It’s the end of the summer, which means people are scrambling to get the last of their leisure time in before it feels less justifiable to do so. This often means less events and other artistic goings-on. After all, it’s hard to have an art show when you don’t want to leave the beach. But the restless vigor of Con Artist Collective continues—on any given day (including in the midst of the end-of-summer lull) you can probably find them up to something, whether that be the party-filled unveiling of a new art exhibition or something else entirely. Starting Wednesday night, the Lower East Side art space’s summer studio residents will be showing their latest creations.Keep Reading »
The title of this new group show from ISCP conjures some immediate images: two artists, lounging on the beach. Their peaceful time is cut short due to the fact that they both really want to collect the same type of shells, but there are only a couple of those, so they start fighting over them. Dare I say, all shell breaks loose? I forget if you can even take shells from beaches, but still. The actual content of this show, which features nine artists from ISCP’s Ground Floor Program, appears to be more interesting (or soothing) than my strange musings about beaches. With a goal of “lull[ing] the viewer into a state of relaxation,” the show offers vacation-centric content like thoughts on summer road trips and an interactive piece that quite literally gives the gallery’s front desk staff a break from working. It’s summer, after all.Keep Reading »
yes no maybe Opening Tuesday, July 17 at Flowers Gallery, 6 pm to 8 pm. On view through August 24.
Thanks to social media, the word “algorithm” is no longer something only mentioned in math class. I’d say for better or for worse, but we all know that people typically invoke talks of The Algorithm when they are complaining about the latest way it’s seeming to screw them over. A new group exhibition at Chelsea’s Flowers Gallery, which takes its title from the mathematical theory of probability, asks five artists to create works using their own algorithmic processes. This may sound intimidating until you realize an algorithm isn’t much more than a purposeful pattern that repeats over time, which is something done in art often. The artists of yes no maybe (all prolific and regarded in their respective fields) take their algorithmic inspiration from topics as varied as geometric microscopic organisms, Berlin’s Tempelhof airport, jazz music, and hypercubes. At the opening, there will be a panel discussion with Beryl Korot, Manfred Mohr and Judith Stenneken, moderated by Zabet Patterson, a professor and writer who focuses on how contemporary art and computing interact. Keep Reading »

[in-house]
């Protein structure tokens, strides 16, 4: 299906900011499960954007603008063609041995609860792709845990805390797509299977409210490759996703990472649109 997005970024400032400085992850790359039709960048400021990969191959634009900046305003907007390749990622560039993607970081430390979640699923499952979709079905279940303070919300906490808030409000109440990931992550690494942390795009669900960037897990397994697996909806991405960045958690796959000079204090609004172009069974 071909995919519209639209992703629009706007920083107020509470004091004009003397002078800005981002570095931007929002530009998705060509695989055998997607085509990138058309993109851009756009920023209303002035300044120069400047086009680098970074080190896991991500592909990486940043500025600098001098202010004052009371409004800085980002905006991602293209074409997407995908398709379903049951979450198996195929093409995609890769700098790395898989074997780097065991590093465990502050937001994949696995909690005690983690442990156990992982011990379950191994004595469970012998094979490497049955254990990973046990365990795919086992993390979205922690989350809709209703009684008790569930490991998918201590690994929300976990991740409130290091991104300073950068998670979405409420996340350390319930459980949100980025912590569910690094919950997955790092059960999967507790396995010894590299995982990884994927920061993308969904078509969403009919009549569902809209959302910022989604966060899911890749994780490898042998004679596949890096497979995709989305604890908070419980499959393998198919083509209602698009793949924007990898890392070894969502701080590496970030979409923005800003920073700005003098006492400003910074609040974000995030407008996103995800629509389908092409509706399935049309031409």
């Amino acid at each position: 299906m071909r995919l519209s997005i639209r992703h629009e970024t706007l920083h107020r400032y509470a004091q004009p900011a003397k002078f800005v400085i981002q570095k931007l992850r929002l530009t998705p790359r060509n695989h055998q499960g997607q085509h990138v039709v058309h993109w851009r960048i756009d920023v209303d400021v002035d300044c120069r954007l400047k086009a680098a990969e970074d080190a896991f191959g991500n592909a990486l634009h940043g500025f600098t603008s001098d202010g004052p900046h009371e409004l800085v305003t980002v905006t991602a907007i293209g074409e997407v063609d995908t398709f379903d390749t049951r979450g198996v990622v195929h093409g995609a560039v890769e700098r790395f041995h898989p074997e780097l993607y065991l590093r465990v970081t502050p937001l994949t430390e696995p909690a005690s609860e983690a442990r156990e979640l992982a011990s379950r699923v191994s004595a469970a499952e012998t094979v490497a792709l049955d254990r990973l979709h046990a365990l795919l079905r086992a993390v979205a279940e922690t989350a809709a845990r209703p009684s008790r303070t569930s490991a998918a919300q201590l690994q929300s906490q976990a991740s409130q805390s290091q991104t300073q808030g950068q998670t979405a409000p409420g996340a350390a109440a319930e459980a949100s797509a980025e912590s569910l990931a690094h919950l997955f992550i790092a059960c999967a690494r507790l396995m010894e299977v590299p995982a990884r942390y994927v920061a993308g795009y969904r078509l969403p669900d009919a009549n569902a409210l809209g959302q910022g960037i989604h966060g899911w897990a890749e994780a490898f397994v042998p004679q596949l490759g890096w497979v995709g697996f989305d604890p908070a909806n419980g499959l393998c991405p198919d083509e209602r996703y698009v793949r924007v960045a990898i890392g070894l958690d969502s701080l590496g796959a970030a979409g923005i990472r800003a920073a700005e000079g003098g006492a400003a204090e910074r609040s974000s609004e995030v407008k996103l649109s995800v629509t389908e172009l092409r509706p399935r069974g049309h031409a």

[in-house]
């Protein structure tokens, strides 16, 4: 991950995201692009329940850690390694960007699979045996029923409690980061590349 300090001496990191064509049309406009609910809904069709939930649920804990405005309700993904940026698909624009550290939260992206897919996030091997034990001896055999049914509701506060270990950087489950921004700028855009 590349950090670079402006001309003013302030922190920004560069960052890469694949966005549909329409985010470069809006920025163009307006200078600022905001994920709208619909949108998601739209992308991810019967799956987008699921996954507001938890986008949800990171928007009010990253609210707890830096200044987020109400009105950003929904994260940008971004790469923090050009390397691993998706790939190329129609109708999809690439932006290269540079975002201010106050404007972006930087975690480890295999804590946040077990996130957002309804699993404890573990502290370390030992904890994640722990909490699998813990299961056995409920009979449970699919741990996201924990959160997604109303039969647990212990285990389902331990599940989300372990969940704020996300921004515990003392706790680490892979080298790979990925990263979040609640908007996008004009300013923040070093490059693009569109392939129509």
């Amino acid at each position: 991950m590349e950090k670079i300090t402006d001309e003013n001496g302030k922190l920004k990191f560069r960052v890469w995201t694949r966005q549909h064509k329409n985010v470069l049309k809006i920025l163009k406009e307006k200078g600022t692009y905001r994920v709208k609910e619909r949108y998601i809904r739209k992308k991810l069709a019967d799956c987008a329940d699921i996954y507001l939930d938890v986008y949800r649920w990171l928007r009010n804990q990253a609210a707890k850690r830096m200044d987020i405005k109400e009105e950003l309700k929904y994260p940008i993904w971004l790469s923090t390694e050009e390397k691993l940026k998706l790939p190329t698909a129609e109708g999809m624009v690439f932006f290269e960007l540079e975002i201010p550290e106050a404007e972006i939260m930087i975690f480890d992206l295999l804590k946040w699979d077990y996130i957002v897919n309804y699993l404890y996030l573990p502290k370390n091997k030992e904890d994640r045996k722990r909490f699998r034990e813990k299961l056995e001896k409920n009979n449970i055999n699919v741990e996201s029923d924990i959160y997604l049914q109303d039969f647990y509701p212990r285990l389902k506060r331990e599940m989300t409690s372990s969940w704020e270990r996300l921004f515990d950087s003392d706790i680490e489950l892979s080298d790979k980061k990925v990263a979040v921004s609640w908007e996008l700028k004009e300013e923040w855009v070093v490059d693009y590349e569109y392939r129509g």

Edge of Eden Opening Wednesday, June 20 at Fridman Gallery, 6 pm to 8 pm. On view through July 20.
Maybe all your friends have been to Dia:Beacon, that trendy hub of Minimalist art just a hop, skip, and a jump upstate, but you haven’t made it yet. Fret not—there’s a way to experience it without figuring out how to convince your friend’s roommate to let you use their car. The art and the scenery will be rendered in paint as part of German painter Alina Grasmann’s solo exhibition at Fridman Gallery, Edge of Eden. The show has two components: large paintings of Dia:Beacon’s scenery and art with components of other notable paintings added in, and 40 small oil paintings of Agloe, a fictional New York town dreamt up to prevent map copyright that became real for a spell and then dissipated once more. Combined, the two painting series conjure a New York that’s outside the city and maybe even our reality. Keep Reading »
Tom Butler, analog photography (image via Foley Gallery)
Analog v. Digital Opening Wednesday, August 16 at Foley Gallery, 6 pm to 8 pm. On view through August 26.
Nowadays, it’s common to hear that film photography is dead and that anyone can be a photographer who has enough money to get the iPhone with that fancy Portrait Mode built-in. Nothing like automated depth of field to convey the illusion of skill and craft! However, this group show at Foley Gallery seeks to uplift both analog and digital forms of photographic art.
The gallery defines “analog” as “the photographer using light sensitive paper or film in the process” and “digital” as “using hardware requiring a digital component (point and shoot, cell phone or dSLR cameras) regardless of how it was printed.” Fifty artists in total, approximately 25 in each category, will demonstrate the wide range of photography that’s still out there. It’s one of the rare times that focusing on the merits of “both sides” isn’t a totally useless thing to do.
Center for Book Arts Summer Exhibitions Opening Wednesday, July 12 at Center for Book Arts, 6 pm to 8 pm. On view through September 23.
This Wednesday, The Center for Book Arts will unveil their two summer exhibitions, titled “Protest ≠ Profest: Global Burdens” and “Animation + Printing.”Though the institutions focuses on books (obviously), the exhibitions themselves span a variety of disciplines. “Protest ≠ Profest” is their annual Artist Members Exhibition, with the timely concept of showing work dealing with activism and “current societal concerns.” In order to narrow down the type of theme that could easily fill multiple rooms worth of art (and to keep with the book focus), works on display will either be artist’s books or works relating to the book arts.
“Animation + Printing” is predominantly a short film showcase, but all films have been created using techniques typically applied to the creation of books, such asetching, moveable type, and silkscreen. A whopping 50-ish artists will be partaking, and the exhibition theme invites a cross-discipline experience for many, as several printmakers will be attempting animation and vice versa. Keep Reading »